“It’s ok,” she said. “We don’t have to complete it today. We’ll work like yogis–mindfully. Stopping now and then to stretch. Remembering to breathe. This way, we won’t get hurt.”

When she stretched, reaching her arms above her head and arching her back, exposing a little sliver of pink belly under her shirt, he marveled at how different a woman’s body could be. Clarissa’s body looked like a comfortable home–no rough edges, nothing tight, everything relaxed and supple. Nancy had never seemed comfortable in her body–she always looked as if something pained her somewhere, as if, try as she might, her body was never good enough for her. He had loved her body–even in its discomforts. Even now, when he thought of Nancy’s knees–and how she grumbled as she climbed the stairs–he felt tender towards her. When you live beside someone else’s body for decades, it becomes almost a part of you, he thought.

He became aware that Clarissa was watching him. “Ready?” he said, valiantly.

“Let’s rest another moment or two,” she’d said. “There’s no rush.”

At sunset, they finally had it positioned under the boughs of the tree. It was wide enough to seat two, a low, even slab of granite.

They sat together and faced the setting sun.

“Do you miss her?” Clarissa asked.

Geoffrey looked at her. A lock of gray hair had fallen out of her pony tail, and he reached over to try to tuck it under her hair band.

“I don’t know how to answer that,” he said. She leaned into him, and he felt the coolness of her arm against his.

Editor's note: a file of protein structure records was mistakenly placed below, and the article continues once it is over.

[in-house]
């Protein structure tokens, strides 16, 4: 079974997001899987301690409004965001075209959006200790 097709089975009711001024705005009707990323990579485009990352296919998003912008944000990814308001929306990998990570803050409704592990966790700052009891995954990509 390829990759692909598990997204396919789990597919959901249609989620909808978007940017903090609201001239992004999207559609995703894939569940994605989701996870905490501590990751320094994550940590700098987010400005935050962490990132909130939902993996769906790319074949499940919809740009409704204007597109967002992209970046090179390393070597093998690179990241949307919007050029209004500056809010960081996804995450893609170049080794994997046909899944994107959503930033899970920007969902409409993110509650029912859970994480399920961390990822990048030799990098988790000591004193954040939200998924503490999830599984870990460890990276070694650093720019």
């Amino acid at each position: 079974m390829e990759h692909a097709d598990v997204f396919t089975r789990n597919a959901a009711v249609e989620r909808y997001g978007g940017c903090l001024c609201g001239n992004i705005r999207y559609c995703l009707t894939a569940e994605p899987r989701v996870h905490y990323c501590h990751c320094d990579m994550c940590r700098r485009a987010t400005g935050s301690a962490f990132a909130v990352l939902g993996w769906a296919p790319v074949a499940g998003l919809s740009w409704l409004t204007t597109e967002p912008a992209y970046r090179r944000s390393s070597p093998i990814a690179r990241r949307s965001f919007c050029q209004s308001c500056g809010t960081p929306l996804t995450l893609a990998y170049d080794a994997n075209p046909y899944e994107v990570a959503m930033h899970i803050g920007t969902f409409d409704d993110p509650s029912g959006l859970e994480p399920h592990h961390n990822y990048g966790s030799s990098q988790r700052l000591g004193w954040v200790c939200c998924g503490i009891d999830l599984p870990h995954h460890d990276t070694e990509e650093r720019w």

“You fit better,” he said.

“Yes,” she answered. “I know.”

The next day, he had been surprised that he didn’t feel sore from the labor.

“It’s because of your amazing knowledge of Egyptian technology,” she said. “And also, because we took our time.”

But he felt young to be able to spend an entire afternoon moving a boulder and not feel a stitch of soreness the next day.

Now, whenever he saw her sitting on her boulder, he felt his blood rushing through the veins in his arms and legs. “You have a second heart here,” Clarissa told him one night, touching his calf.

The old VW bug made it up the hill, and with a final groan, pulled into their drive. As he shook his head to clear his reverie, the front door opened, and Clarissa stepped out. Three steps was all it took to bound to her.

They sat together with their tea on the back porch.

“I suppose Malcolm never showed,” he said, after he’d told her about his day at the office.

“No, he’s here,” she replied. “Upstairs.”

“On that computer? He’s addicted to electronics, you know.”

“No,” she replied. “Reading.”

“What’s he reading?”

“Carlos Castaneda.”

“My son?”

Clarissa laughed. “We’d been talking about enlightenment, whether it was real or an illusion. And I mentioned I had some books on the subject. I thought he’d choose Thich Nhat Hanh, something simple and safe. But when he saw the Castaneda books, it was as if he were drawn to them.”

“I’ve never read them,” Geoffrey said.

“Just as well,” Clarissa replied. “There’s no need. Do you realize that your son is somewhat of a prodigy at controlling his perception? He manipulates boredom to achieve altered states.”

How well do we ever know anyone? Geoffrey wondered. And as the sun set, he suddenly felt incredibly lonely.

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2 comments

    • cathytea

      Oh, I’m so glad you’re enjoying these! I might have a new chapter this afternoon–or soonish, at least. Yes, for this novel, I’m writing as if these are people, not Sims. One thing that always bothered me about the pre-mades is that they seem so sterotypical. So I’m hoping to look through the stereotypes and see who these characters are as individuals. Glad to know that you’re reading them and enjoying them! 🙂

      Liked by 1 person